II – Method

In this study, it is proposed that atomizing hydrogen peroxide is the most efficient way to introduce it to the combustion process. Hydrogen peroxide when atomized creates an exothermic reaction resulting in higher temperatures. The research therefore compares the application of a 3% hydrogen peroxide solution as an oxidizer through atomization and resulting decomposition. The combustion fuel used in this study is 2 g (± 0.1) of Hexamethylenetetramine (CH2)6N4, chosen because of its high energy content, stability, and relative ease of production [6]. All (CH2)6N4 comes from the same lot from a sole source manufacturer.

The following calculation demonstrates the combustion of Hexamethylenetetramine under ideal circumstances and do not account for the surrounding atmosphere nor the dilution of the hydrogen peroxide used:

Since this study utilizes a low concentration, changes in temperature will be minor. Slight changes in temperature during the experiment will translate to larger changes when higher concentrations of H2O2 are used.

Data is gathered by measuring the combustion temperature of three samples in a control sample burn, three samples with decomposed hydrogen peroxide, and three samples with atomized hydrogen peroxide.

In all variants of the experiment Hexamethylenetetramine is placed on an aluminum test stand with holes cut through it in a ‘star pattern’. The temperature in this experiment is measured using a Voltcraft IR-Thermometer 260-8S with a duration of twenty seconds for each sample. Because the measurements are taken with an IR thermometer each reading is centered on the burning Hexamethylenetetramine cube and the thermometer is held approximately 25 cm away from the flame.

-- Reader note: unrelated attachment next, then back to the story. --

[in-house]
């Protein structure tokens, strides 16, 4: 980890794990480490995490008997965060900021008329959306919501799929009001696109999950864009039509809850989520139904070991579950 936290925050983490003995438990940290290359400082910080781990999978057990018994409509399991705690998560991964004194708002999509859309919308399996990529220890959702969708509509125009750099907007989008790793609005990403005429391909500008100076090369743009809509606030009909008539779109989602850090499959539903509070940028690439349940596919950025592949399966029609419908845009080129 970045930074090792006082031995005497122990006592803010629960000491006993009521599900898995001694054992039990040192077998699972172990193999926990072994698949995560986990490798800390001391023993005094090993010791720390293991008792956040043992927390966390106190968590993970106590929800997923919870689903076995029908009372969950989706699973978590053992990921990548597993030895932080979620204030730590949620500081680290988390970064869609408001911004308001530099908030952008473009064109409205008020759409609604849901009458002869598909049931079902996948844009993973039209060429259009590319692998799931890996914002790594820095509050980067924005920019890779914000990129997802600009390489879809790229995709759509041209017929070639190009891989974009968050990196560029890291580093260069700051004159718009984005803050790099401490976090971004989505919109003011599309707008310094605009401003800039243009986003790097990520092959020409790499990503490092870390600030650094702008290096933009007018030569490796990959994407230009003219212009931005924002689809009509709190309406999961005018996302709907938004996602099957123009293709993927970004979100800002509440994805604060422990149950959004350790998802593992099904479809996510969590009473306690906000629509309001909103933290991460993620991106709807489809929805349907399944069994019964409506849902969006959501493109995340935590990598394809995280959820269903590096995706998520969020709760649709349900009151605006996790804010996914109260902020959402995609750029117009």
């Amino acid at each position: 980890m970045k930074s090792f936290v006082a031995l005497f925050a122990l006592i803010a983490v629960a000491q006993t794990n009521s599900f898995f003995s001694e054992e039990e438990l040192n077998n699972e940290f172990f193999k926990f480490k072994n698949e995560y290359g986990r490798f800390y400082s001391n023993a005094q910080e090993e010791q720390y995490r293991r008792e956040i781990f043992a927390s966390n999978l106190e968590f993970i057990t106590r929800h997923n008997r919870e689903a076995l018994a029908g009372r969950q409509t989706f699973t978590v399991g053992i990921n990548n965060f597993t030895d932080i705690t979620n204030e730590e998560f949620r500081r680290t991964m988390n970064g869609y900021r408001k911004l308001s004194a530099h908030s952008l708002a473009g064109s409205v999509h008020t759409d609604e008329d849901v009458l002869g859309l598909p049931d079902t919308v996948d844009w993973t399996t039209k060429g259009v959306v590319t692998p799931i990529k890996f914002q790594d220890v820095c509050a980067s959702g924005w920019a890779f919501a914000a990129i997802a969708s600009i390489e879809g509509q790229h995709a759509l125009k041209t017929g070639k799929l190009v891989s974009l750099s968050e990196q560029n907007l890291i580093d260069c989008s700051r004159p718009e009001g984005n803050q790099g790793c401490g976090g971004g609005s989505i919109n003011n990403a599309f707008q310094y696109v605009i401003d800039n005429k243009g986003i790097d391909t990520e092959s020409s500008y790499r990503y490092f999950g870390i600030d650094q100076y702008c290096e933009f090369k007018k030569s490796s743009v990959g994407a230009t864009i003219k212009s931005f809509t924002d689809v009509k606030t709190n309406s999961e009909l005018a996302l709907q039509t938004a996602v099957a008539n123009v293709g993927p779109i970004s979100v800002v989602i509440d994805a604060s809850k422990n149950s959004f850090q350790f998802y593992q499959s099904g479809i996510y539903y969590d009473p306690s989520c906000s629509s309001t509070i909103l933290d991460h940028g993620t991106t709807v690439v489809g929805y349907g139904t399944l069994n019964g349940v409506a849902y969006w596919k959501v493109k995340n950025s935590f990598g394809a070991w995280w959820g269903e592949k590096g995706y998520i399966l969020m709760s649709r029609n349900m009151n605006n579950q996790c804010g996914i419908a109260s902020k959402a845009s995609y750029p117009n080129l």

Each sample undergoes the following cycle:

  1. Measure start temp of cube prior to combustion.
  2. Ignite fuel.
  3. Allow fuel to burn for 10 sec to allow fuel to reach max burn temperature.
  4. Introduce oxidizer (if applicable).
  5. Measure temperature of fuel for 20 sec.
  6. Record maximum and minimum temperatures.
  7. Extinguish flame.

Samples are discarded after combustion allowing each sample to combust with the same mass.

A. Introduction of Atomized Hydrogen Peroxide to Combustion

To introduce atomized hydrogen peroxide, the study uses a pneumatic atomizing nozzle with a reciprocating pump mechanism. The nozzle is kept approximately 17 cm away from the flame and sprayed every three seconds allowing the mist to interact with the combustion.

B. Introduction of Decomposed Hydrogen Peroxide to Combustion

Decomposed hydrogen peroxide is introduced to the combustion by mixing 15 ml of H2O2 with 5 ml of a yeast enzyme in a bowl. The bowl is then placed underneath the combustion; as the O2 from the decomposed hydrogen rises it interacts with the combustion of (CH2)6N4. This study chose to use a yeast enzyme over magnesium dioxide or other inorganic material to better understand the possibility of using organic oxidizer decomposition, or more environmentally-friendly, rocket propulsion designs.

The ambient temperature of H2O2 in a bowl during the experiment is 25.0 °C. After the catalytic enzyme is added to the bowl of H2O2, the temperature rises to 39.6 °C.

  1. Results

Table 1 demonstrates the control temperatures of Hexamine combusting without an oxidizer.

Table 1: Control Burn Temperatures

Control 1 Control 2 Control 3

Sample 1 Sample 2 Sample 3
Ambient Temp 26.0 °C 25.9 °C 25.6 °C
Max Temp 172.6 °C 170.3 °C 147.2 °C